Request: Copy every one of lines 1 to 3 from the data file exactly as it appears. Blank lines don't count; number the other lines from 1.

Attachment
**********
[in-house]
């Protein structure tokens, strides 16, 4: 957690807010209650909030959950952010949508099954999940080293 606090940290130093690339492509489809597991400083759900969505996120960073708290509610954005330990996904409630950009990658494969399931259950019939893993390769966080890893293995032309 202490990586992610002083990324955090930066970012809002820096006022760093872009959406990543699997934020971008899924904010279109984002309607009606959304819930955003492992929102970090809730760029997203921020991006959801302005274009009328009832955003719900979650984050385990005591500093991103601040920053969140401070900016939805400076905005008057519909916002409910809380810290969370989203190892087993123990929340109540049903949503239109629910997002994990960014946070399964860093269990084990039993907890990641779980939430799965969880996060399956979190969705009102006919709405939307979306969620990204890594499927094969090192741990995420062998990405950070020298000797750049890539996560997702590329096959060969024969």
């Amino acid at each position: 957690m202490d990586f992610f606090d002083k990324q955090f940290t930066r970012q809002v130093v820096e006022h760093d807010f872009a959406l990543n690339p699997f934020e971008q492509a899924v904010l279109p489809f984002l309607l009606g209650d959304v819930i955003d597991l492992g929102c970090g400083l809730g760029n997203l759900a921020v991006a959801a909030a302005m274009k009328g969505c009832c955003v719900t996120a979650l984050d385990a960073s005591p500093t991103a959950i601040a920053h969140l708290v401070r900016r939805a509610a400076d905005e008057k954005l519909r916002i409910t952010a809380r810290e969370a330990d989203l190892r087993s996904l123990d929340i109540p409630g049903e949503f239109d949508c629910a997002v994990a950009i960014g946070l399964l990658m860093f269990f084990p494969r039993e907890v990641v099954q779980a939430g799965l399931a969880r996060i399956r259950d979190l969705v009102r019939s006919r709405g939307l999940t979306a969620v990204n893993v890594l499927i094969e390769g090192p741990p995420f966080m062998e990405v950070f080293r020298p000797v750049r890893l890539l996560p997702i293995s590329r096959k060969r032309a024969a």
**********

[in-house]
């Protein structure tokens, strides 16, 4: 957690807010209650909030959950952010949508099954999940080293 606090940290130093690339492509489809597991400083759900969505996120960073708290509610954005330990996904409630950009990658494969399931259950019939893993390769966080890893293995032309 202490990586992610002083990324955090930066970012809002820096006022760093872009959406990543699997934020971008899924904010279109984002309607009606959304819930955003492992929102970090809730760029997203921020991006959801302005274009009328009832955003719900979650984050385990005591500093991103601040920053969140401070900016939805400076905005008057519909916002409910809380810290969370989203190892087993123990929340109540049903949503239109629910997002994990960014946070399964860093269990084990039993907890990641779980939430799965969880996060399956979190969705009102006919709405939307979306969620990204890594499927094969090192741990995420062998990405950070020298000797750049890539996560997702590329096959060969024969």
């Amino acid at each position: 957690m202490d990586f992610f606090d002083k990324q955090f940290t930066r970012q809002v130093v820096e006022h760093d807010f872009a959406l990543n690339p699997f934020e971008q492509a899924v904010l279109p489809f984002l309607l009606g209650d959304v819930i955003d597991l492992g929102c970090g400083l809730g760029n997203l759900a921020v991006a959801a909030a302005m274009k009328g969505c009832c955003v719900t996120a979650l984050d385990a960073s005591p500093t991103a959950i601040a920053h969140l708290v401070r900016r939805a509610a400076d905005e008057k954005l519909r916002i409910t952010a809380r810290e969370a330990d989203l190892r087993s996904l123990d929340i109540p409630g049903e949503f239109d949508c629910a997002v994990a950009i960014g946070l399964l990658m860093f269990f084990p494969r039993e907890v990641v099954q779980a939430g799965l399931a969880r996060i399956r259950d979190l969705v009102r019939s006919r709405g939307l999940t979306a969620v990204n893993v890594l499927i094969e390769g090192p741990p995420f966080m062998e990405v950070f080293r020298p000797v750049r890893l890539l996560p997702i293995s590329r096959k060969r032309a024969a």